To say that iCloud is a big deal for Apple is a bit of an understatement. The cloud-based storage and backup service was launched just 6 months ago, alongside the iPhone 4S and iOS 5, and has already garnered more than 100 million users.

But its quick rise in popularity and deep integration into Apple’s software has led to one major question: how secure is it? Well the folks over at ArsTechnica recently spoke with some software security experts to find out…

According to Robby Gulri, Echoworx’s vice president, iCloud uses the best security practices in the industry including SSL transmission and on-disk 128 bit encryption. He also commends Apple for its recent move to ban developer access to Unique Device IDs.

That’s the good news. The bad news, however, is that if Apple ever wanted to, it could view any and all of your iCloud data. Forensic data analysis expert Jonathan Zdziarski points out an interesting portion of iCloud’s Terms and Conditions:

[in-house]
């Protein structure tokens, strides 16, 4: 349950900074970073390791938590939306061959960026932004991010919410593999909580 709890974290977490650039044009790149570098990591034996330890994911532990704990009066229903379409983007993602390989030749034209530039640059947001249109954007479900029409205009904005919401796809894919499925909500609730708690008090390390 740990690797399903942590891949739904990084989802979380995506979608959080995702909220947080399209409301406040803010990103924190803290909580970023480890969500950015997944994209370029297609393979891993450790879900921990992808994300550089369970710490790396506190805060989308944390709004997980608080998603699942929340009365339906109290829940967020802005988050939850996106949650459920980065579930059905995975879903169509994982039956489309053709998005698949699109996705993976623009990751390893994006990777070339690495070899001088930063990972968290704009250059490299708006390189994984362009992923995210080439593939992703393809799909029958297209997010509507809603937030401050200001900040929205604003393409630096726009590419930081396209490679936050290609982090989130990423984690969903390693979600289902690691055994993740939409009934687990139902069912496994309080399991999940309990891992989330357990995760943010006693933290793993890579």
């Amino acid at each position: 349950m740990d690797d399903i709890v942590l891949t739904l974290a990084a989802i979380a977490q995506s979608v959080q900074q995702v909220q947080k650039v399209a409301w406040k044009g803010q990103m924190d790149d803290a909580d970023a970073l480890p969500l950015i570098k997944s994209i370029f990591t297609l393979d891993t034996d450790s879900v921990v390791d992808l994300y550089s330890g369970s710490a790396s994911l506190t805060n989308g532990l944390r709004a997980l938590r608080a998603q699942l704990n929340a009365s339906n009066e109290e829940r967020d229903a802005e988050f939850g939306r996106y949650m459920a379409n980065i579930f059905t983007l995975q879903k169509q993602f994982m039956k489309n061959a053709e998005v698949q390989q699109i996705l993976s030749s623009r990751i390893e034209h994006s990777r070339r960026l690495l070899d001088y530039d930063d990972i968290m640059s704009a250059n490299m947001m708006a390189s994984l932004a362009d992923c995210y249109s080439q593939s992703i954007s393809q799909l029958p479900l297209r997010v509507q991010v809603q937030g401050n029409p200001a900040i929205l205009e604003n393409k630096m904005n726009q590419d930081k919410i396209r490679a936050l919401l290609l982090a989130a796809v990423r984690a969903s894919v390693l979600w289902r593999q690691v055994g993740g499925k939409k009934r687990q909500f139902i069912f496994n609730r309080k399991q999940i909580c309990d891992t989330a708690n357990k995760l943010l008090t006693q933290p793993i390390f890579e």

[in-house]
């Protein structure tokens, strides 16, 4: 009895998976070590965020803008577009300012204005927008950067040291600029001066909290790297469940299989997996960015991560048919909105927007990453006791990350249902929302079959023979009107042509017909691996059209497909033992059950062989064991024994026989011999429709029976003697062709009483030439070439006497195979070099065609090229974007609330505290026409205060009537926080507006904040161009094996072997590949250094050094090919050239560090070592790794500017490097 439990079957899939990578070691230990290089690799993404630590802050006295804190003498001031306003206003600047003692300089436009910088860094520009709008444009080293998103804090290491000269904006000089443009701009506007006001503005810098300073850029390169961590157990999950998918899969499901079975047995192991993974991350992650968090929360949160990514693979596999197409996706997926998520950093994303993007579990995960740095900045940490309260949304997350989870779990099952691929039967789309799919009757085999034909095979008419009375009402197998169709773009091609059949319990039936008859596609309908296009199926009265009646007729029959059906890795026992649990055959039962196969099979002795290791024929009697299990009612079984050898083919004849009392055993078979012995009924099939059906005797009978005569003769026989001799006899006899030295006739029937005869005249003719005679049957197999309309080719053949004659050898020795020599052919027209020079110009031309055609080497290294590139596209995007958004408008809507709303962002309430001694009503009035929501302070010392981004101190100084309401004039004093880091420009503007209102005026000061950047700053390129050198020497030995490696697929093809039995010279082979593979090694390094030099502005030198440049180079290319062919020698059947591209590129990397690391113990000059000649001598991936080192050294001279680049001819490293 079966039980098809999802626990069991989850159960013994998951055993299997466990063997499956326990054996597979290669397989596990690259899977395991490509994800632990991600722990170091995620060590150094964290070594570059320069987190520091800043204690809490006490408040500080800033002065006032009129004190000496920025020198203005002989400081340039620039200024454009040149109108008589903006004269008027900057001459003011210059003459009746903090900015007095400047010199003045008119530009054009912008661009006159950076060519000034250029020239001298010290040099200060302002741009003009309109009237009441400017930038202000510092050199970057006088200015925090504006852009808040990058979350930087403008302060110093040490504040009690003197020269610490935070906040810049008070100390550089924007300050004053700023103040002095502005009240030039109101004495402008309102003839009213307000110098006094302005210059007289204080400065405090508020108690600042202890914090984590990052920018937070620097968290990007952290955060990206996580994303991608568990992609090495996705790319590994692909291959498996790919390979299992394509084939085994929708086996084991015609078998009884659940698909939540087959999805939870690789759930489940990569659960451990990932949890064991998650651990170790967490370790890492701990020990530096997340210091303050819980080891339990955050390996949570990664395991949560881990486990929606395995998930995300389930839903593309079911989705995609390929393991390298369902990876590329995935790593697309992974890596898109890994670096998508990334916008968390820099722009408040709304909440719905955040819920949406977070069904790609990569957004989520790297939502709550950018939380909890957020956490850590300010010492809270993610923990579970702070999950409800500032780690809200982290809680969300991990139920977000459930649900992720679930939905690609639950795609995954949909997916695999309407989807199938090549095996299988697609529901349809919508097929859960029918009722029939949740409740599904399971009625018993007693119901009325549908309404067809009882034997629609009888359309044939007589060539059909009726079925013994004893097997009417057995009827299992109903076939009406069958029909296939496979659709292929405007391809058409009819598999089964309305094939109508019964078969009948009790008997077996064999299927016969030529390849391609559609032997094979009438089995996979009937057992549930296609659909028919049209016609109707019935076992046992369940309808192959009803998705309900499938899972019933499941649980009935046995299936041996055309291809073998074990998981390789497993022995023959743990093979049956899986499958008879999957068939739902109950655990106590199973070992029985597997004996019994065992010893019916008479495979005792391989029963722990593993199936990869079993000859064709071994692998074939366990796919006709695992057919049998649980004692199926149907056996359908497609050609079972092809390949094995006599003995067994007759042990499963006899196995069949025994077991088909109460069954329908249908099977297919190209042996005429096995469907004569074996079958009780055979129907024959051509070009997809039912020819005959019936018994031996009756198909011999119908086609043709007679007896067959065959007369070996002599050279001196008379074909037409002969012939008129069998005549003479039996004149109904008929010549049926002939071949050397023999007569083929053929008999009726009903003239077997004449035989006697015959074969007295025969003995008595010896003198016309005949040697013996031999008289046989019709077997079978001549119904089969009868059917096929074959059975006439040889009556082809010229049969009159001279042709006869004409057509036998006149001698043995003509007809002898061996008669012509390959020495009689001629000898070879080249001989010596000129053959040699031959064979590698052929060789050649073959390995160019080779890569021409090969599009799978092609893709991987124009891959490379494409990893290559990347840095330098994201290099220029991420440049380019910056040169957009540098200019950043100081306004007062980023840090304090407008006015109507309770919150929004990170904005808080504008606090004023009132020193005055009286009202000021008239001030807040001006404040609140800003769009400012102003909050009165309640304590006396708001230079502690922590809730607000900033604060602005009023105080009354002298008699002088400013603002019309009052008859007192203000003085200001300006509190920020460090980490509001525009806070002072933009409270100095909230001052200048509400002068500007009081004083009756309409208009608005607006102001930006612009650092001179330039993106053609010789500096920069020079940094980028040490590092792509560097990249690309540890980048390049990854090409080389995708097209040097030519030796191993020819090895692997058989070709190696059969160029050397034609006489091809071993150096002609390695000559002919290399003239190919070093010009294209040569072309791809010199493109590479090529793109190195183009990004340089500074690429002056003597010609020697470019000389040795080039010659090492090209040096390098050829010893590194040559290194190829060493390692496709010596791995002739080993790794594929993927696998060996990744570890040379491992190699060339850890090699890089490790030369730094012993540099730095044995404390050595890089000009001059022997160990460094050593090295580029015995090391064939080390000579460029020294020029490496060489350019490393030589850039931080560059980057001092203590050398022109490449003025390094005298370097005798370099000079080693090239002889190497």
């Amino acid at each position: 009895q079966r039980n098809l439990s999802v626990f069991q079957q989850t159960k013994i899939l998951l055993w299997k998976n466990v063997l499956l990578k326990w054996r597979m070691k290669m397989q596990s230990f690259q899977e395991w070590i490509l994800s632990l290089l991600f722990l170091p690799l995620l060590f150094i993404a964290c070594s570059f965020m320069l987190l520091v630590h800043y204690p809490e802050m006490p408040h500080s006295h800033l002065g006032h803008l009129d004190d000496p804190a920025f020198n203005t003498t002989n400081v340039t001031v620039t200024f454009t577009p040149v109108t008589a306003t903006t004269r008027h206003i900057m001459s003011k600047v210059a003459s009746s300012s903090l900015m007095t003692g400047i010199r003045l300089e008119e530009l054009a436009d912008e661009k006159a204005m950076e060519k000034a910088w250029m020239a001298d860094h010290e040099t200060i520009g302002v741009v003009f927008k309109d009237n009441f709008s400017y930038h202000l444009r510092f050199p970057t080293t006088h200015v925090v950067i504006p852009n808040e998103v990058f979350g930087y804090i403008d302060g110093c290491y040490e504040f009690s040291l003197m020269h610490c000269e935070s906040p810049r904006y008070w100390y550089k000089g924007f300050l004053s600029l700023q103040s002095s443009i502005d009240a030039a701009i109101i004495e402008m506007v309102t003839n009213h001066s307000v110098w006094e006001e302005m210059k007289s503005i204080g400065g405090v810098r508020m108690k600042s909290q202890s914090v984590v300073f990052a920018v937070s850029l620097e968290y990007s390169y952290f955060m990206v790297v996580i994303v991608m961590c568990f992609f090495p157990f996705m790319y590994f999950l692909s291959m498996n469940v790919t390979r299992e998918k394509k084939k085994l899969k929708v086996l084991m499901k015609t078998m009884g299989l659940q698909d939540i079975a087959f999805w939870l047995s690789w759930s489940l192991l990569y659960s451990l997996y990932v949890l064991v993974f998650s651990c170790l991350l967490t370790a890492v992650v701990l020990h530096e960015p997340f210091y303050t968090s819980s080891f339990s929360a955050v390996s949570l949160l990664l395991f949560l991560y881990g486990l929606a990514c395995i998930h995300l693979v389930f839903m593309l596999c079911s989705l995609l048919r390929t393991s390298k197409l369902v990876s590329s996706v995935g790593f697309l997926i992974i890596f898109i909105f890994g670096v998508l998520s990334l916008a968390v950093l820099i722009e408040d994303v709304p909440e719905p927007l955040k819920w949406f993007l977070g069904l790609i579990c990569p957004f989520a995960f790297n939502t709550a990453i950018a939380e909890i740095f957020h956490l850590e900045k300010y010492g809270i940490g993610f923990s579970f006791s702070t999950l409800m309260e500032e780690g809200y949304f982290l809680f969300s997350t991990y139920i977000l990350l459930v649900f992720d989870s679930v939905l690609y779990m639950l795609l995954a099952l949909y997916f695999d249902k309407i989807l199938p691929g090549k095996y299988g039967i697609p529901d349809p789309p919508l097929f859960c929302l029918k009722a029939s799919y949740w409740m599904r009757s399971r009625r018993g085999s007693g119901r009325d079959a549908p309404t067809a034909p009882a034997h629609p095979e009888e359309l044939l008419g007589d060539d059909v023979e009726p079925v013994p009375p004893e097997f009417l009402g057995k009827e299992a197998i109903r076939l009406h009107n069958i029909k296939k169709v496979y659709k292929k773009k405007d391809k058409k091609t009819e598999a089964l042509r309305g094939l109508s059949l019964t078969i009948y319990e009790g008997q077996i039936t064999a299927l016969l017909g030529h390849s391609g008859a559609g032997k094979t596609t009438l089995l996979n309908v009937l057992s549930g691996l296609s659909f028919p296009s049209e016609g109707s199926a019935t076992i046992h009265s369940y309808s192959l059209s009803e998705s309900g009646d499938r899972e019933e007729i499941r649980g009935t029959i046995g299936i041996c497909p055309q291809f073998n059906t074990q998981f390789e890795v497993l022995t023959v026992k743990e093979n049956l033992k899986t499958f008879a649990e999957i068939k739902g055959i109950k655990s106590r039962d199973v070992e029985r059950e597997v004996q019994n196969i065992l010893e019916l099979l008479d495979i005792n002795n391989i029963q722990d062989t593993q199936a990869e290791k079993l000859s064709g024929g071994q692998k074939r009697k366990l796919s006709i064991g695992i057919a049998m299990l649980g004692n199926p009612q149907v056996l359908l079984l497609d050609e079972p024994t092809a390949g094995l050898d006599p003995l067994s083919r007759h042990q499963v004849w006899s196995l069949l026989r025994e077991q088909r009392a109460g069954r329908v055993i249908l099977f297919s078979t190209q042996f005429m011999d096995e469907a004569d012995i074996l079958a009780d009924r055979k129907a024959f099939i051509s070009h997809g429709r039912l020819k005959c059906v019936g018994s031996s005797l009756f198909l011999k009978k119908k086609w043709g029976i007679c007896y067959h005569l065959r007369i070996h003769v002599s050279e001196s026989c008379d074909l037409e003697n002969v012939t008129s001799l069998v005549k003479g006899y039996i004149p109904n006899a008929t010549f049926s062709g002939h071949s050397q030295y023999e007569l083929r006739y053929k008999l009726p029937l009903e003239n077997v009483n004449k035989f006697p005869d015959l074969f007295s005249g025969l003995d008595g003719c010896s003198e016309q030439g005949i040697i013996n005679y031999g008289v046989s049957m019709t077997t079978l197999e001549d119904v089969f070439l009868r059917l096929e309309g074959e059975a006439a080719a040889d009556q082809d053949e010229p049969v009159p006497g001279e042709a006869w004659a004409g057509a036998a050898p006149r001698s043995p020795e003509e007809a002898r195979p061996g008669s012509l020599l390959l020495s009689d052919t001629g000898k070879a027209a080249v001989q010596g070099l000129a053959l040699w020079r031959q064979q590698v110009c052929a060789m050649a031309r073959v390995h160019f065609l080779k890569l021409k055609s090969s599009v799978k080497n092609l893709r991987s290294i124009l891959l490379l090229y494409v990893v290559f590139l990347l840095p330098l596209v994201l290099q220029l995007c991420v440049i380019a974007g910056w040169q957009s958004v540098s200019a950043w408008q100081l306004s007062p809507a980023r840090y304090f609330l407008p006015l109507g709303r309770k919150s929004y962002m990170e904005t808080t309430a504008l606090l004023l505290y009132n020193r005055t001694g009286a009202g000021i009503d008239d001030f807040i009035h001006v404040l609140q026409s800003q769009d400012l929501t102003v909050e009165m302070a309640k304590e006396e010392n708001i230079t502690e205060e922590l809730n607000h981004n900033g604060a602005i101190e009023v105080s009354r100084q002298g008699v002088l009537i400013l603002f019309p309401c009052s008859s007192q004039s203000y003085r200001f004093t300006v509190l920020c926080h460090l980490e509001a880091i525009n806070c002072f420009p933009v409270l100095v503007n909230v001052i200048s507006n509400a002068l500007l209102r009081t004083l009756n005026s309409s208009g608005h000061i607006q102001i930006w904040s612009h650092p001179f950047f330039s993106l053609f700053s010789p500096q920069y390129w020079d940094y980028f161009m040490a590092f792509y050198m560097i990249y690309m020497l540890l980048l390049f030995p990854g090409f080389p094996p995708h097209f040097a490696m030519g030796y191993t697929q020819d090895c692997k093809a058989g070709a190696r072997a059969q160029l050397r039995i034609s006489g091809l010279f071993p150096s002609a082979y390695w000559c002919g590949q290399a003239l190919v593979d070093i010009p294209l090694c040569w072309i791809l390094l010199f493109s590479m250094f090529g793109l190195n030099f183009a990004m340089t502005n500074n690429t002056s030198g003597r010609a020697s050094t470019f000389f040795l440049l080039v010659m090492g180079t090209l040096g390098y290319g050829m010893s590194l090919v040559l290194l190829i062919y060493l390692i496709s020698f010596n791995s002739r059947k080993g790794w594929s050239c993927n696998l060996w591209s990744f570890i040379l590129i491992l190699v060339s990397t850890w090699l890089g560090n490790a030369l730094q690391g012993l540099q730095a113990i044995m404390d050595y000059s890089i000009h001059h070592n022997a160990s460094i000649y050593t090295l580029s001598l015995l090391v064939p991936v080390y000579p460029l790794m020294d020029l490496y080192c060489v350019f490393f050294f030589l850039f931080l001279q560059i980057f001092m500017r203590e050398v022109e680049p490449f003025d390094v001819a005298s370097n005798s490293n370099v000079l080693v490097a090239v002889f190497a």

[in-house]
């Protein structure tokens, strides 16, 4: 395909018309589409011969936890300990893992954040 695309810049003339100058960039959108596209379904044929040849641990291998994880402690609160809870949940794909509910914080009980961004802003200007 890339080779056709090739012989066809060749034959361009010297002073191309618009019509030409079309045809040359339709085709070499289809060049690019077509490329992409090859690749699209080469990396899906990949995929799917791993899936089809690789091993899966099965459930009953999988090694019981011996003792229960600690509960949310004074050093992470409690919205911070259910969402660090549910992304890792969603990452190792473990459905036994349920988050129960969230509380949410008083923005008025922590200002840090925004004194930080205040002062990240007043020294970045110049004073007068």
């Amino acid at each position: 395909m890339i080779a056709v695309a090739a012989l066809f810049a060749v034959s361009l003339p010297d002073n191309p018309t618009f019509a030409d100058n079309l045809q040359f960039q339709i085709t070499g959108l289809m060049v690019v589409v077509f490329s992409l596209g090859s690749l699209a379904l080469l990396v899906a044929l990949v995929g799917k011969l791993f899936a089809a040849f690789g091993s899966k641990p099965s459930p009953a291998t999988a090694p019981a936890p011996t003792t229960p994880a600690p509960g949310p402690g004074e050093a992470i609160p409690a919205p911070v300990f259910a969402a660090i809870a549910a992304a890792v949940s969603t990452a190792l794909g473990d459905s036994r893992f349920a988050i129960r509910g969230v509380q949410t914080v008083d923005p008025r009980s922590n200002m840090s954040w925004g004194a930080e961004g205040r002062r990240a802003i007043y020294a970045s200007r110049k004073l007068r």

“However, Apple reserves the right at all times to determine whether Content provided by others and has no duty to pre-screen such Content. However, Apple reserves the right at all times to determine whether Content is appropriate and in compliance with this Agreement, and may pre-screen, move, refuse, modify and/or remove Content at any time, without prior notice and in its sole discretion, if such Content is found to be in violation of this Agreement or is otherwise objectionable.”

So how does Apple access your information if its encrypted? Ars explains that the company “holds the master decryption key” which would enable it to essentially decrypt and review any user’s iCloud data if needed.

Should you be worried? No. The bottom line here is that your iCloud data is well-protected — well, from everyone outside of Apple. And it sounds like they will only access your files if it’s pertinent to a legal matter.

Do you use iCloud? Do you ever worry about security?